Questions Raised On Health Bills’ Affordability, Cost Savings
The Wall Street Journal: "The health-care bills moving through Congress contain little to reward consumers for lowering their health costs, an omission prompting some lawmakers to press for more such incentives. Sen. Ron Wyden (D., Ore.) is proposing amendments to the Senate bill that would give people who are eligible for coverage through their employer the option of buying cheaper coverage from the new insurance exchanges -- and pocketing the difference."
The proposal, which has support from prominent moderates in both parties as well as a business group that opposes the overall bill, would mean allow far more people to join the exchanges than the pending legislation would. "There are virtually no provisions in the Senate or House health bills that directly reward consumers for choosing cost-efficient care or lowering their medical costs through healthy behavior. ... Despite getting bipartisan support, Mr. Wyden's amendments don't appear to have enough votes to pass, and may not even come to a vote on the floor. The White House and top Democrats want to keep people in employer plans if they are affordable " (Adamy, 12/15).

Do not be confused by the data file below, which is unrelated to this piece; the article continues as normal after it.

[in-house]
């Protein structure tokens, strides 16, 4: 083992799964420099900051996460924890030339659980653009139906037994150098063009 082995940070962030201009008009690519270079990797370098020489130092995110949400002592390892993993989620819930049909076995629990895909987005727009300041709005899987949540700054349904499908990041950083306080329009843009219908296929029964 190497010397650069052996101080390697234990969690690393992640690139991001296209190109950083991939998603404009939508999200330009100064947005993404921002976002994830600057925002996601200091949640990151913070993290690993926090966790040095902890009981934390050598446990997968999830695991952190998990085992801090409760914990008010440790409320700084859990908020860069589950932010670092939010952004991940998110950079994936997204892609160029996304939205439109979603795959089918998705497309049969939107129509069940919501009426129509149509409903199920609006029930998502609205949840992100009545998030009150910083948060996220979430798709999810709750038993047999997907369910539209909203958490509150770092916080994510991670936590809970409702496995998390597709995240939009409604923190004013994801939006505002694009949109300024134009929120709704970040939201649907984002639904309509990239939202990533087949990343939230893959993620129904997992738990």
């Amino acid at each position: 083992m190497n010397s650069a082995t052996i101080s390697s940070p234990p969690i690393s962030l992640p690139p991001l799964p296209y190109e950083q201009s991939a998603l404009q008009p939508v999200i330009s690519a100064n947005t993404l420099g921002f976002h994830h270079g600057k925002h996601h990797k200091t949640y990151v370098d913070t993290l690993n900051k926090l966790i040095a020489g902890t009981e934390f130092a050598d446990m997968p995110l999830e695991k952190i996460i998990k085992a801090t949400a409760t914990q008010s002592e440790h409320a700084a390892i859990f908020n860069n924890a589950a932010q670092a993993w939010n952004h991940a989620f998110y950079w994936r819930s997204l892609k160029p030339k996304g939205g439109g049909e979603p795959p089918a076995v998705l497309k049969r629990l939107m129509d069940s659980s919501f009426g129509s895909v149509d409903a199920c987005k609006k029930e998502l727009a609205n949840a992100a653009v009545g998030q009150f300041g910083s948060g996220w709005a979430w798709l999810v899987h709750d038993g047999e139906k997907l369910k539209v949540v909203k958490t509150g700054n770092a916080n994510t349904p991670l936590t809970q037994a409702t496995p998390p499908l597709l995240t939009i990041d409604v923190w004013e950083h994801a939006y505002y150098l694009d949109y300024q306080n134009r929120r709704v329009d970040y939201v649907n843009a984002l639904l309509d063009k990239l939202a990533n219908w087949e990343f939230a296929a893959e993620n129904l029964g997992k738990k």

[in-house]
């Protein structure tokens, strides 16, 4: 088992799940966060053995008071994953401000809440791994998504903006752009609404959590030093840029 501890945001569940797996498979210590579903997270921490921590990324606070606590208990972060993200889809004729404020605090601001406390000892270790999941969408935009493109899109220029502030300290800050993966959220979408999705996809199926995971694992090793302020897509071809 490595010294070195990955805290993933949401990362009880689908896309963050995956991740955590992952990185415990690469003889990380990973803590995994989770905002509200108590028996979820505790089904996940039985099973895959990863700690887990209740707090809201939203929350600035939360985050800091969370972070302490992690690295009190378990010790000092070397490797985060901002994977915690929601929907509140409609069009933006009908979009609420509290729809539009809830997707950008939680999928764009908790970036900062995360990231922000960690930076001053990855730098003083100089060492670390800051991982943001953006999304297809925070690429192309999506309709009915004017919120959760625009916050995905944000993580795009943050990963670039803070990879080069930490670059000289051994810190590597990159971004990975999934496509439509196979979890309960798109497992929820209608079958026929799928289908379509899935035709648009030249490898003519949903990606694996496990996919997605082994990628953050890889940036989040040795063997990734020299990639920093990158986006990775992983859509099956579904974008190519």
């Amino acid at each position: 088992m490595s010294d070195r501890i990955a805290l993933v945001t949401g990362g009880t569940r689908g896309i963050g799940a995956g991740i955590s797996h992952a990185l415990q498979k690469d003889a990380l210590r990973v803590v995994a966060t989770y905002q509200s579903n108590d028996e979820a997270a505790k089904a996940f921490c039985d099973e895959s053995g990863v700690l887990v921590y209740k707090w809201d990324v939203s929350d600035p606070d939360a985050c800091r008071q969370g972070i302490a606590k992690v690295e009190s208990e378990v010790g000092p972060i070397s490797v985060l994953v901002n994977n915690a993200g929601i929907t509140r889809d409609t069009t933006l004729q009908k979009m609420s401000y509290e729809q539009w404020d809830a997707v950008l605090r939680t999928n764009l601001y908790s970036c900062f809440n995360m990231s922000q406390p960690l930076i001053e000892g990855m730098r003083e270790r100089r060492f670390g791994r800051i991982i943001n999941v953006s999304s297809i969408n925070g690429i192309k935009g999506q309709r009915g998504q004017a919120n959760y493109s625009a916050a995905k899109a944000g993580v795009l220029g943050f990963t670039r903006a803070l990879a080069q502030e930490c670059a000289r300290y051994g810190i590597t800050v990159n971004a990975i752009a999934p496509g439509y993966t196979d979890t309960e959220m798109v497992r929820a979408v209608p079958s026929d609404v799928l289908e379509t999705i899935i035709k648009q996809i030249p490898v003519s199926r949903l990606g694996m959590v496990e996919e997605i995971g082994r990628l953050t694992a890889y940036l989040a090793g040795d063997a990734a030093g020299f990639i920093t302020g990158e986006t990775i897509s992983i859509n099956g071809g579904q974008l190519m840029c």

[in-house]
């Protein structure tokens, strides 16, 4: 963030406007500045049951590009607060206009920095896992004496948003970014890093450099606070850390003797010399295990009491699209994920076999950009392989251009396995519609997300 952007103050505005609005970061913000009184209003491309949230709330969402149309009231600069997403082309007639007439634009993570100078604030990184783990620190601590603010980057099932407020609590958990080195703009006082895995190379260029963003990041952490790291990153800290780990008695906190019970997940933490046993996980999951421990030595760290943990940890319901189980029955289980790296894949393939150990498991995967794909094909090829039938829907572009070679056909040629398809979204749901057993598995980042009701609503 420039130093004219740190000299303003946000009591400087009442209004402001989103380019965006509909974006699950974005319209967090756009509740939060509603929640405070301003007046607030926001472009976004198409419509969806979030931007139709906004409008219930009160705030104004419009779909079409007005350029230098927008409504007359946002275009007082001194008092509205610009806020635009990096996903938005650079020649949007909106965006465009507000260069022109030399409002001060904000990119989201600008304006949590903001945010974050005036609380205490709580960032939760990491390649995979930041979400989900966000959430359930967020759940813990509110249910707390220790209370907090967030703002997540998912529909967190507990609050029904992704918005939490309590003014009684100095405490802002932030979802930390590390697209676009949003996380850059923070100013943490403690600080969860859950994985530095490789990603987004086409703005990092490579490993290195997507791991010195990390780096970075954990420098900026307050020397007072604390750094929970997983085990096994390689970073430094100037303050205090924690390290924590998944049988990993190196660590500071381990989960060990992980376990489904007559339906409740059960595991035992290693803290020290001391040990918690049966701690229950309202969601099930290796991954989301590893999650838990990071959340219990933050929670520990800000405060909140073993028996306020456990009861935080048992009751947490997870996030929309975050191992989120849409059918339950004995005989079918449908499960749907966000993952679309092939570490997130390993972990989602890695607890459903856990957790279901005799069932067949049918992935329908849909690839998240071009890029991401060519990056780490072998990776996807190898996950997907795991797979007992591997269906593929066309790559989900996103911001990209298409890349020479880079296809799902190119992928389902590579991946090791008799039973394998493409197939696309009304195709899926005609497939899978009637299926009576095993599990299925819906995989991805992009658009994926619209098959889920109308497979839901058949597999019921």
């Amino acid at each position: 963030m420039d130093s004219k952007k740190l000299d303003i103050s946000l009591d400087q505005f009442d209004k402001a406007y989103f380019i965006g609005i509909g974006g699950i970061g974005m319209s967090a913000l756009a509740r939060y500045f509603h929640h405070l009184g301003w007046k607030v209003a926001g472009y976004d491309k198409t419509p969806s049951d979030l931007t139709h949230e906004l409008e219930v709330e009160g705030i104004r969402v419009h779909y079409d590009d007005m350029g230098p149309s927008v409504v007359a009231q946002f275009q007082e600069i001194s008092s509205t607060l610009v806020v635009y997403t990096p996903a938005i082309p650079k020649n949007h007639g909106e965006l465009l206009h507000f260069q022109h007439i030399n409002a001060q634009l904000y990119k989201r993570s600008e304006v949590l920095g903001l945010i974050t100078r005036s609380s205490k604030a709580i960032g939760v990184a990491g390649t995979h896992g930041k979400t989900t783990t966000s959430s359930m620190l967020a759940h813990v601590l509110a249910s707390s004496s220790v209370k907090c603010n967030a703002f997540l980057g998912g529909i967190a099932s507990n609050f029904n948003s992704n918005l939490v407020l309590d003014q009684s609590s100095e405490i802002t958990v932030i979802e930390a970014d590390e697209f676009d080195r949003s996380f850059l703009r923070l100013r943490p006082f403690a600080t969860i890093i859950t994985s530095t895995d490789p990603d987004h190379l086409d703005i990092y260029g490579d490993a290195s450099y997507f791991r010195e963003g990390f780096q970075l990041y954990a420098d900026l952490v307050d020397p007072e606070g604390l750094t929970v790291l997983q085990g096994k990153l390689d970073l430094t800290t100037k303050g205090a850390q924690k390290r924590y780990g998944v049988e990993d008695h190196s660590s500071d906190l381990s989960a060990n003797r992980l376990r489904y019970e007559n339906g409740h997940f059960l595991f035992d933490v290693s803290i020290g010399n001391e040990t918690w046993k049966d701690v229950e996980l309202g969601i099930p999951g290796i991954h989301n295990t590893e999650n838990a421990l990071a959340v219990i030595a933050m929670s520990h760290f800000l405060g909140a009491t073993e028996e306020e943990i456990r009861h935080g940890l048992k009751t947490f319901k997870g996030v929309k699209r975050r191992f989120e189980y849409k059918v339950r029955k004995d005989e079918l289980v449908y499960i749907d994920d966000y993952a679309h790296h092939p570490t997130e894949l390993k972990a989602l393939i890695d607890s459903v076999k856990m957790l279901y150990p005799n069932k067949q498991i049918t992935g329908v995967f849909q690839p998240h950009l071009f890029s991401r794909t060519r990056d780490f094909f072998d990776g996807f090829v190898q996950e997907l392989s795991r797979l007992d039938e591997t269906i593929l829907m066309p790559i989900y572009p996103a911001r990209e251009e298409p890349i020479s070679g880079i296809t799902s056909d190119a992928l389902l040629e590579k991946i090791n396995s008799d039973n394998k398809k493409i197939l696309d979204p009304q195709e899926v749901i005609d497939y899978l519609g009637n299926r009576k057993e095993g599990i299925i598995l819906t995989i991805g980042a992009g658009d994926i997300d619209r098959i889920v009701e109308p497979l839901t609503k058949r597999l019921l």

It's not clear whether the legislation will make health care affordable to all of the people Democrats are hoping to cover, The Buffalo News reports. "Moderate-income families could get caught with a choice of paying for a health plan they can't afford, paying a penalty to avoid the even greater cost of insurance or, if eligible, seeking an exemption to the requirement to buy coverage."
The News continues, "Some experts say the subsidy levels for middle-income earners are too low and risk a backlash of disappointment if health reform forces people to cut back significantly to buy insurance or to pay a penalty to go without coverage" (Harris, 12/13).
Related previous KHN story: Chasm In Congress Over How Much Individuals Should Pay For Health Care (Rau, 9/17).
The Salt Lake Tribune answers a reader's question on whether expanding coverage would lead to cost savings. The Tribune reports that the bills' pricetags of about $850 billion over 10 years accounts only for federal dollars going out, not money saved through cuts and efficiencies, such as fewer emergency room visits. Cuts to programs and new taxes also save money, it reports. "The CBO has an estimate on that, too. Its analysts predict the House bill would raise more money than it spends, saving $139 billion by 2019, while the Senate version would save $130 billion" (Canham, 12/14).